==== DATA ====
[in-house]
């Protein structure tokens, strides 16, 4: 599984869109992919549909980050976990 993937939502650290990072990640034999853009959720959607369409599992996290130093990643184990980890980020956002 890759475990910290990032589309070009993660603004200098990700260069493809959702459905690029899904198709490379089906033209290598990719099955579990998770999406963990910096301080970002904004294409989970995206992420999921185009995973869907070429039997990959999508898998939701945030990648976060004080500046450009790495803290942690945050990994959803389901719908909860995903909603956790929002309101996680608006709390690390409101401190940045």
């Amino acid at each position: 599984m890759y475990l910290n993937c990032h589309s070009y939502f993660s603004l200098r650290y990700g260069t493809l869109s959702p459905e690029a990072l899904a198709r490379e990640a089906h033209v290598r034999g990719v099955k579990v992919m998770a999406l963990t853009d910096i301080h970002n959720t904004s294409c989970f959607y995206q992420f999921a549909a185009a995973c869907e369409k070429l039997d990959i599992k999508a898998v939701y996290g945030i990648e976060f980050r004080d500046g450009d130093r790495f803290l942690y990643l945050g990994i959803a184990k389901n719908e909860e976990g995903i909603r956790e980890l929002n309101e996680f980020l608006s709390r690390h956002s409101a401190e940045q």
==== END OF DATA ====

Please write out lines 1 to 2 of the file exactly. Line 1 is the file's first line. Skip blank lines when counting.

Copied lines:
[in-house]
């Protein structure tokens, strides 16, 4: 599984869109992919549909980050976990 993937939502650290990072990640034999853009959720959607369409599992996290130093990643184990980890980020956002 890759475990910290990032589309070009993660603004200098990700260069493809959702459905690029899904198709490379089906033209290598990719099955579990998770999406963990910096301080970002904004294409989970995206992420999921185009995973869907070429039997990959999508898998939701945030990648976060004080500046450009790495803290942690945050990994959803389901719908909860995903909603956790929002309101996680608006709390690390409101401190940045």